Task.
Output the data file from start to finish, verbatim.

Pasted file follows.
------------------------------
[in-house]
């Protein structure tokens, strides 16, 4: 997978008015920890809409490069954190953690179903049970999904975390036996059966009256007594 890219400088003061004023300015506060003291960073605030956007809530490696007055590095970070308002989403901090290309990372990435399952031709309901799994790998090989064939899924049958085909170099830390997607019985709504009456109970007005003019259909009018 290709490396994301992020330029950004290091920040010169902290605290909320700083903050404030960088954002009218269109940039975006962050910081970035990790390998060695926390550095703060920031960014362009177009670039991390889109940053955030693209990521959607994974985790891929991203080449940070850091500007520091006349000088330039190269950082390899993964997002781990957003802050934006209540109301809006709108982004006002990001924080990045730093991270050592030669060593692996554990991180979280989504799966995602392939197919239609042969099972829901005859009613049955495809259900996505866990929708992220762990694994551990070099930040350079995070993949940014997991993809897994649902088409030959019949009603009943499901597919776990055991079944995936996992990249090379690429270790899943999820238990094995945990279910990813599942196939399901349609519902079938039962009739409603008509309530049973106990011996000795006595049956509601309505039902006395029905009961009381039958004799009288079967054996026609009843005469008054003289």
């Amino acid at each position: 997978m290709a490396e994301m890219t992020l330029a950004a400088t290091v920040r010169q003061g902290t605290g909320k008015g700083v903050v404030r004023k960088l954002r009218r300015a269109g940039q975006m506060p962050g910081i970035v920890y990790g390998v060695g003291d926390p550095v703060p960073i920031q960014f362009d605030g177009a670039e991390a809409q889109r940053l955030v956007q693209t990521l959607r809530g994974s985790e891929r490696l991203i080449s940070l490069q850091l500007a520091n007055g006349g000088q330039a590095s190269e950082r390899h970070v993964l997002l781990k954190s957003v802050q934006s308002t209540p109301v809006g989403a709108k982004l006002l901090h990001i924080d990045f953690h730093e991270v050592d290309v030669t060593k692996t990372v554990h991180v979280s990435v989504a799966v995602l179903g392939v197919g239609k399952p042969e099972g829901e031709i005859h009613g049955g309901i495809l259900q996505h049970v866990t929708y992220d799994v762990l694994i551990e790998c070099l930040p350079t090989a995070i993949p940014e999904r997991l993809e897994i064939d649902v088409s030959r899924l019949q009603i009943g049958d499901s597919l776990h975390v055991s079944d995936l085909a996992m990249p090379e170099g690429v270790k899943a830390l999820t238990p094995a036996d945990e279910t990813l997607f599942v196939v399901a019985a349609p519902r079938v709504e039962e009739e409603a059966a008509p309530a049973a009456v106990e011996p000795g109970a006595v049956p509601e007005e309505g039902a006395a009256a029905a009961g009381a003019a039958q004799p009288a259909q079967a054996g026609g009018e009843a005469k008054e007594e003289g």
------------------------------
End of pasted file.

[in-house]
């Protein structure tokens, strides 16, 4: 997978008015920890809409490069954190953690179903049970999904975390036996059966009256007594 890219400088003061004023300015506060003291960073605030956007809530490696007055590095970070308002989403901090290309990372990435399952031709309901799994790998090989064939899924049958085909170099830390997607019985709504009456109970007005003019259909009018 290709490396994301992020330029950004290091920040010169902290605290909320700083903050404030960088954002009218269109940039975006962050910081970035990790390998060695926390550095703060920031960014362009177009670039991390889109940053955030693209990521959607994974985790891929991203080449940070850091500007520091006349000088330039190269950082390899993964997002781990957003802050934006209540109301809006709108982004006002990001924080990045730093991270050592030669060593692996554990991180979280989504799966995602392939197919239609042969099972829901005859009613049955495809259900996505866990929708992220762990694994551990070099930040350079995070993949940014997991993809897994649902088409030959019949009603009943499901597919776990055991079944995936996992990249090379690429270790899943999820238990094995945990279910990813599942196939399901349609519902079938039962009739409603008509309530049973106990011996000795006595049956509601309505039902006395029905009961009381039958004799009288079967054996026609009843005469008054003289």
């Amino acid at each position: 997978m290709a490396e994301m890219t992020l330029a950004a400088t290091v920040r010169q003061g902290t605290g909320k008015g700083v903050v404030r004023k960088l954002r009218r300015a269109g940039q975006m506060p962050g910081i970035v920890y990790g390998v060695g003291d926390p550095v703060p960073i920031q960014f362009d605030g177009a670039e991390a809409q889109r940053l955030v956007q693209t990521l959607r809530g994974s985790e891929r490696l991203i080449s940070l490069q850091l500007a520091n007055g006349g000088q330039a590095s190269e950082r390899h970070v993964l997002l781990k954190s957003v802050q934006s308002t209540p109301v809006g989403a709108k982004l006002l901090h990001i924080d990045f953690h730093e991270v050592d290309v030669t060593k692996t990372v554990h991180v979280s990435v989504a799966v995602l179903g392939v197919g239609k399952p042969e099972g829901e031709i005859h009613g049955g309901i495809l259900q996505h049970v866990t929708y992220d799994v762990l694994i551990e790998c070099l930040p350079t090989a995070i993949p940014e999904r997991l993809e897994i064939d649902v088409s030959r899924l019949q009603i009943g049958d499901s597919l776990h975390v055991s079944d995936l085909a996992m990249p090379e170099g690429v270790k899943a830390l999820t238990p094995a036996d945990e279910t990813l997607f599942v196939v399901a019985a349609p519902r079938v709504e039962e009739e409603a059966a008509p309530a049973a009456v106990e011996p000795g109970a006595v049956p509601e007005e309505g039902a006395a009256a029905a009961g009381a003019a039958q004799p009288a259909q079967a054996g026609g009018e009843a005469k008054e007594e003289g």